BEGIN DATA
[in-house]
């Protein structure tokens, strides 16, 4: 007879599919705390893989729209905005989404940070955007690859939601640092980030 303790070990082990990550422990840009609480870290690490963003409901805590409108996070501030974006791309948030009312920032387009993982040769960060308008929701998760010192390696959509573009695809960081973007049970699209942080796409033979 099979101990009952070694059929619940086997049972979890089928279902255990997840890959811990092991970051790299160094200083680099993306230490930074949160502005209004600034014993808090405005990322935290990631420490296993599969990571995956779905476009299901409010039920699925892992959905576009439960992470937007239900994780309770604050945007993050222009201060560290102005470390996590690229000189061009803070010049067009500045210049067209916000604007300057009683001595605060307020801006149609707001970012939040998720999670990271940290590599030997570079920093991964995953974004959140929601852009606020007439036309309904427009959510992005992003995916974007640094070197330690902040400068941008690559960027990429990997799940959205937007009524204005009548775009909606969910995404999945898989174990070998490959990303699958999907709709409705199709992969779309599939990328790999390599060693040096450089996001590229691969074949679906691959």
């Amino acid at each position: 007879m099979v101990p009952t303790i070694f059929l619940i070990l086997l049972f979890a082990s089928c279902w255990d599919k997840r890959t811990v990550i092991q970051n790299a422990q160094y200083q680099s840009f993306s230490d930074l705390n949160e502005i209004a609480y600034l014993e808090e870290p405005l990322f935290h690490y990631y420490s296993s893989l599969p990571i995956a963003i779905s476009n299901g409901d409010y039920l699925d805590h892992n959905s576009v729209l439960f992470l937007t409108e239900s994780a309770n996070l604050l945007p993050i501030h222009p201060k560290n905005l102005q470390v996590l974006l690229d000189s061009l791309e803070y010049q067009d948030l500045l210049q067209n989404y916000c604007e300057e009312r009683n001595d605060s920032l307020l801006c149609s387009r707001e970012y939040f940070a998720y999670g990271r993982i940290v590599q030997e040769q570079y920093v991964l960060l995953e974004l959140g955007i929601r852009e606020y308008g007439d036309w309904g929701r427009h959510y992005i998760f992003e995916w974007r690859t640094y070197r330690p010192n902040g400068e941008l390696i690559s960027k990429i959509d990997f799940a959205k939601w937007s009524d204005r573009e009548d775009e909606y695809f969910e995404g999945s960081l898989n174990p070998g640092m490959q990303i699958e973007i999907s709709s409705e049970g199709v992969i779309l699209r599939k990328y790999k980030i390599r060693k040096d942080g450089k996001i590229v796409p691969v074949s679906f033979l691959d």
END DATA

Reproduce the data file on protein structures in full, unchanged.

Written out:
[in-house]
């Protein structure tokens, strides 16, 4: 007879599919705390893989729209905005989404940070955007690859939601640092980030 303790070990082990990550422990840009609480870290690490963003409901805590409108996070501030974006791309948030009312920032387009993982040769960060308008929701998760010192390696959509573009695809960081973007049970699209942080796409033979 099979101990009952070694059929619940086997049972979890089928279902255990997840890959811990092991970051790299160094200083680099993306230490930074949160502005209004600034014993808090405005990322935290990631420490296993599969990571995956779905476009299901409010039920699925892992959905576009439960992470937007239900994780309770604050945007993050222009201060560290102005470390996590690229000189061009803070010049067009500045210049067209916000604007300057009683001595605060307020801006149609707001970012939040998720999670990271940290590599030997570079920093991964995953974004959140929601852009606020007439036309309904427009959510992005992003995916974007640094070197330690902040400068941008690559960027990429990997799940959205937007009524204005009548775009909606969910995404999945898989174990070998490959990303699958999907709709409705199709992969779309599939990328790999390599060693040096450089996001590229691969074949679906691959």
């Amino acid at each position: 007879m099979v101990p009952t303790i070694f059929l619940i070990l086997l049972f979890a082990s089928c279902w255990d599919k997840r890959t811990v990550i092991q970051n790299a422990q160094y200083q680099s840009f993306s230490d930074l705390n949160e502005i209004a609480y600034l014993e808090e870290p405005l990322f935290h690490y990631y420490s296993s893989l599969p990571i995956a963003i779905s476009n299901g409901d409010y039920l699925d805590h892992n959905s576009v729209l439960f992470l937007t409108e239900s994780a309770n996070l604050l945007p993050i501030h222009p201060k560290n905005l102005q470390v996590l974006l690229d000189s061009l791309e803070y010049q067009d948030l500045l210049q067209n989404y916000c604007e300057e009312r009683n001595d605060s920032l307020l801006c149609s387009r707001e970012y939040f940070a998720y999670g990271r993982i940290v590599q030997e040769q570079y920093v991964l960060l995953e974004l959140g955007i929601r852009e606020y308008g007439d036309w309904g929701r427009h959510y992005i998760f992003e995916w974007r690859t640094y070197r330690p010192n902040g400068e941008l390696i690559s960027k990429i959509d990997f799940a959205k939601w937007s009524d204005r573009e009548d775009e909606y695809f969910e995404g999945s960081l898989n174990p070998g640092m490959q990303i699958e973007i999907s709709s409705e049970g199709v992969i779309l699209r599939k990328y790999k980030i390599r060693k040096d942080g450089k996001i590229v796409p691969v074949s679906f033979l691959d």